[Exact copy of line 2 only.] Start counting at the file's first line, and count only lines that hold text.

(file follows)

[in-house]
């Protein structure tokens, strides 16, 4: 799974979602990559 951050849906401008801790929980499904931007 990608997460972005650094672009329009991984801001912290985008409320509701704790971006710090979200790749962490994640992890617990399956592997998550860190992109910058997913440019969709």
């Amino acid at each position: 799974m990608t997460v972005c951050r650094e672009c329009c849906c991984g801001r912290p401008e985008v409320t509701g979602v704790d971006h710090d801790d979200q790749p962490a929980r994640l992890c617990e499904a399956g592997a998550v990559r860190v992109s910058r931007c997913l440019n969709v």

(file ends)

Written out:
């Protein structure tokens, strides 16, 4: 799974979602990559 951050849906401008801790929980499904931007 990608997460972005650094672009329009991984801001912290985008409320509701704790971006710090979200790749962490994640992890617990399956592997998550860190992109910058997913440019969709």